Icons8 created its faces first by taking tens of thousands of photos of about 70 models in studios around the world, said Ivan Braun, the company’s founder. Braun’s colleagues — who work remotely across the United States, Italy, Israel, Russia and Ukraine — then spent several months preparing a database, cleaning the images, labeling data and organizing the photos to the computer’s precise specifications.

With those images at the ready, engineers then used an AI system known as StyleGAN to output a flood of new photos, generating 1 million images in a single day. His team then selected the 100,000 most convincing images, which were made available for public use. More will be generated in the coming months.
The company, Braun said, signed three clients in its first week: an American university, a dating app and a human-resources planning firm. Braun declined to name the clients.

Clients can download up to 10,000 photos a month starting at $100. The models will not be paid residuals for any of the new AI-generated images built from their photo shoots, Braun said.
Another firm, the San Francisco-based start-up Rosebud AI, offers clients a chance at 25,000 photos of “AI-customized models of different ethnicities.” Company founder Lisha Li — who named it after an infinite-money cheat code she loved as a kid for the people-simulator game “The Sims” — said she first marketed the photos as a way for small businesses on online-shopping sites to invent stylish models without the need for pricey photography.
Her company’s source images came from online databases of free and uncopyrighted photos, and the system allows clients to easily superimpose different faces on a shifting set of bodies. She promotes the system as a powerful tool to augment photographers’ abilities, letting them easily tailor the models for a fashion shoot to the nationality or ethnicity of the viewer. “Face is a pain point that the technology can solve,” she said."

Related posts:

A fake job reference can be just a few clicks away.

Fake Economist Fools Portugal.

Slave Redemption in Sudan. (Fake slaves are sold to those who buy slaves and then give them their freedom)

Can A Product Work Just Because It's Expensive?. (fake medicine)

If It Pays To Have Friends, Can You Pay To Have Friends?. (you can hire fake boyfriends)

Study: Half of American Doctors Give Patients Placebos Without Telling Them.

Saudis grapple with fake street sweepers .

Rent a White Guy: Confessions of a fake businessman from Beijing (by Mitch Moxley in The Atlantic Monthly)

Can adding a phantom third story to their homes help families find a wife for their son?

Why do employers pay extra money to people who study a bunch of subjects in college that they don’t actually need you to know? Signaling

Mexicans buy fake cellphones to hand over in muggings
 
Conspicuous Consumption, Conspicuous Virtue, Thorstein Veblen (and Adam Smith, too!)

How does a company selling used luxury goods spot fakes? (signalling and conspicuous consumption).

Why do stores sometimes pay people to be fake shoppers?

Sunday, January 12, 2020

Rank-and-File Workers Get Bigger Raises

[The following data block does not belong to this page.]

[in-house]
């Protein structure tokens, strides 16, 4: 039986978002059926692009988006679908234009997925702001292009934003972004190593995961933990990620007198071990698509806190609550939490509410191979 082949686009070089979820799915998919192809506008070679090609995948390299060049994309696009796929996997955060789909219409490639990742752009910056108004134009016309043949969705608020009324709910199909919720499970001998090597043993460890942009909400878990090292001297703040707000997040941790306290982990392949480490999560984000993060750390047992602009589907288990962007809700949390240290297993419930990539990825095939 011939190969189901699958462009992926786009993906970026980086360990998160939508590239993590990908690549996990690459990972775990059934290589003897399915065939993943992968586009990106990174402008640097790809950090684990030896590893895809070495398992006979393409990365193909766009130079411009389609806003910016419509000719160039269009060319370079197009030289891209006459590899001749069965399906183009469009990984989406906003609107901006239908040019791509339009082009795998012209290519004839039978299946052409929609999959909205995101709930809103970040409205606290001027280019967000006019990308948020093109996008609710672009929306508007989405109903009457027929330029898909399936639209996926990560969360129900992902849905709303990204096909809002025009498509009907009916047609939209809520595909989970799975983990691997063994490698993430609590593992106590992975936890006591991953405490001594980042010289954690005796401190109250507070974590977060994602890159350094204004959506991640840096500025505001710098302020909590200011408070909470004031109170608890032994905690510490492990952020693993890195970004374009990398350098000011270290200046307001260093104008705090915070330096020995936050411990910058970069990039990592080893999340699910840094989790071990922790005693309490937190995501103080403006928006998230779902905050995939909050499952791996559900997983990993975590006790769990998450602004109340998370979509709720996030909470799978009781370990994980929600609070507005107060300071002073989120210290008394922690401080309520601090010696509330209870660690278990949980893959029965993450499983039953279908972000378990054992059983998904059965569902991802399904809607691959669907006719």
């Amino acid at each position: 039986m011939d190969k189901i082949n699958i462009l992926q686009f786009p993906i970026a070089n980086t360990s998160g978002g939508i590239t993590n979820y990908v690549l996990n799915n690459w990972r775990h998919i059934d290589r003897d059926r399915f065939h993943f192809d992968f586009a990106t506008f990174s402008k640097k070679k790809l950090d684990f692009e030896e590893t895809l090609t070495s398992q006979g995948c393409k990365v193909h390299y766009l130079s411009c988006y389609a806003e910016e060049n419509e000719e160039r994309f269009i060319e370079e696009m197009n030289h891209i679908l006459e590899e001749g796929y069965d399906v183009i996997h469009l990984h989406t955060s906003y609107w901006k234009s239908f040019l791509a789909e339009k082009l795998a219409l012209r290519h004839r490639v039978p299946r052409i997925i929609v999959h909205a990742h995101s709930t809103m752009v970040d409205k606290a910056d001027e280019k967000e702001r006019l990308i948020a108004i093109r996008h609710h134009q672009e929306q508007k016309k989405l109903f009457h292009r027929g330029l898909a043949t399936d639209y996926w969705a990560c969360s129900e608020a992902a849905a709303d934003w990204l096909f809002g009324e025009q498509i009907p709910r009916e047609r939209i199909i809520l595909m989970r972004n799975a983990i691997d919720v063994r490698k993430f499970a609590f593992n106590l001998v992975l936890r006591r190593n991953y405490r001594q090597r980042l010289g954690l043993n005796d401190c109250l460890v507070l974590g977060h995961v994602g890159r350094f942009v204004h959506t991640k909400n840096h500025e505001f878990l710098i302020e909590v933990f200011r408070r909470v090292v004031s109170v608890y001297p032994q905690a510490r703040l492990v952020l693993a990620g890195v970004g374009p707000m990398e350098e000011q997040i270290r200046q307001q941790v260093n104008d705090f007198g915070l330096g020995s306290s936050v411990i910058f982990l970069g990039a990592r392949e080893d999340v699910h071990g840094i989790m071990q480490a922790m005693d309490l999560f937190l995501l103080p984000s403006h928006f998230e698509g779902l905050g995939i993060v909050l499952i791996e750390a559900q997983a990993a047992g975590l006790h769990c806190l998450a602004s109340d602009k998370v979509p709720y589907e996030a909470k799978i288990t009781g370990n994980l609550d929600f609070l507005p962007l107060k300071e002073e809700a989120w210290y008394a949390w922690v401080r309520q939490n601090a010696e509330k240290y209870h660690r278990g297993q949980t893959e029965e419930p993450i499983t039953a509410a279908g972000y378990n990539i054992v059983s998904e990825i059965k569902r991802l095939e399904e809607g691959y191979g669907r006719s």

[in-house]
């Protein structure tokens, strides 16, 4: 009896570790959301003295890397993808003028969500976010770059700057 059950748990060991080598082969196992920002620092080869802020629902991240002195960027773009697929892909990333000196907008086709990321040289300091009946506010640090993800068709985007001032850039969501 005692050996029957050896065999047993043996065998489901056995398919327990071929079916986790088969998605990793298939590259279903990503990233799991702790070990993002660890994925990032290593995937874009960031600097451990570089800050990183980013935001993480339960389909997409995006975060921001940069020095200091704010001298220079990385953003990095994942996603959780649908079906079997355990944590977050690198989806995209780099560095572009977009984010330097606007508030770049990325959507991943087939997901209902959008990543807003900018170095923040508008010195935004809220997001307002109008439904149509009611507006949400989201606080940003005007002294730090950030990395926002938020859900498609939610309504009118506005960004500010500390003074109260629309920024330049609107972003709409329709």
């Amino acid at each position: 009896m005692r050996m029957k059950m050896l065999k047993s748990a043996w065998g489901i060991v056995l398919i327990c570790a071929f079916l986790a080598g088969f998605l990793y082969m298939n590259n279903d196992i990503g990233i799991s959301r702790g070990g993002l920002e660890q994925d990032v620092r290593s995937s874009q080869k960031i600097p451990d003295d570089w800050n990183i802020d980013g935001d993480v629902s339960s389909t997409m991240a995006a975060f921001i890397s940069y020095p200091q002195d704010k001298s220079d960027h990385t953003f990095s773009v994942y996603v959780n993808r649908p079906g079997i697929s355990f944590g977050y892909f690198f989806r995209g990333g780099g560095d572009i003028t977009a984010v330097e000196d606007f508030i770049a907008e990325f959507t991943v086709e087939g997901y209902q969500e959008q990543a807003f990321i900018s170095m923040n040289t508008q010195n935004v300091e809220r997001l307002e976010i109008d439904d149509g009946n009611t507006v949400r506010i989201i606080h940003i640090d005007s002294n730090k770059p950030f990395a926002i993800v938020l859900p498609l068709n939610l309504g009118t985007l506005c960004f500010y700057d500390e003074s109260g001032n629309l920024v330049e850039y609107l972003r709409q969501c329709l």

By Eric Morath and Jeffrey Sparshott of The WSJ. Excerpts:
"Pay for the bottom 25% of wage earners rose 4.5% in November from a year earlier, according to the Federal Reserve Bank of Atlanta. Wages for the top 25% of earners rose 2.9%. Similarly, the Atlanta Fed found wages for low-skilled workers have accelerated since early 2018, and last month matched the pace of high-skill workers for the first time since 2010.

“A strong labor market makes the bargaining power of lower-paid workers more like the labor market higher-wage workers experience during good times and bad,” Nick Bunker, economist with job search site Indeed.com, said."

"Average hourly earnings for production and nonsupervisory workers in the private sector were up 3.7% in November from a year earlier—stronger than the 3.1% advance for all employees"

"The unemployment rate for high school dropouts fell to 5.3% last month from 7.8% three years earlier. The rate for college grads is down to 2% from 2.4% in November 2016, and is slightly elevated relative to the late 1990s and early 2000s."

"Pay is also increasing for low-skilled work in states such as Georgia, where the minimum wage remains at the federal level of $7.25 an hour."

"The going rate for a warehouse worker in Atlanta is close to $15 an hour, up from $12 two years ago, he said. Some clients raised pay twice in the past year."

Friday, January 10, 2020

The percentage of 25-54 year-olds employed in 2019 was 79.95%, the higest level since 2001


Click here to see the BLS data. I averaged all the monthly figures. The data from the St. Louis Fed shows 80.0% for last year. Here is their graph. Click here to go to their page.



Here is their data:


Year
Annual%

Year
Annual%

Year
Annual%
1948
63.0

1972
69.5

1996
80.2
1949
62.1

1973
70.5

1997
80.9
1950
62.8

1974
70.8

1998
81.1
1951
64.4

1975
69.3

1999
81.4
1952
65.0

1976
70.6

2000
81.5
1953
65.3

1977
71.9

2001
80.6
1954
63.9

1978
73.6

2002
79.3
1955
65.2

1979
74.6

2003
78.8
1956
65.9

1980
74.3

2004
79.0
1957
66.0

1981
74.7

2005
79.3
1958
64.6

1982
73.5

2006
79.8
1959
65.6

1983
73.7

2007
79.9
1960
65.8

1984
75.8

2008
79.1
1961
65.3

1985
76.7

2009
75.8
1962
66.0

1986
77.3

2010
75.1
1963
66.4

1987
78.4

2011
75.1
1964
67.0

1988
79.2

2012
75.7
1965
67.7

1989
79.9

2013
75.9
1966
68.5

1990
79.7

2014
76.7
1967
69.0

1991
78.6

2015
77.2
1968
69.5

1992
78.3

2016
77.9
1969
70.0

1993
78.5

2017
78.6
1970
69.6

1994
79.2

2018
79.4
1971
69.0

1995
79.7

2019
80.0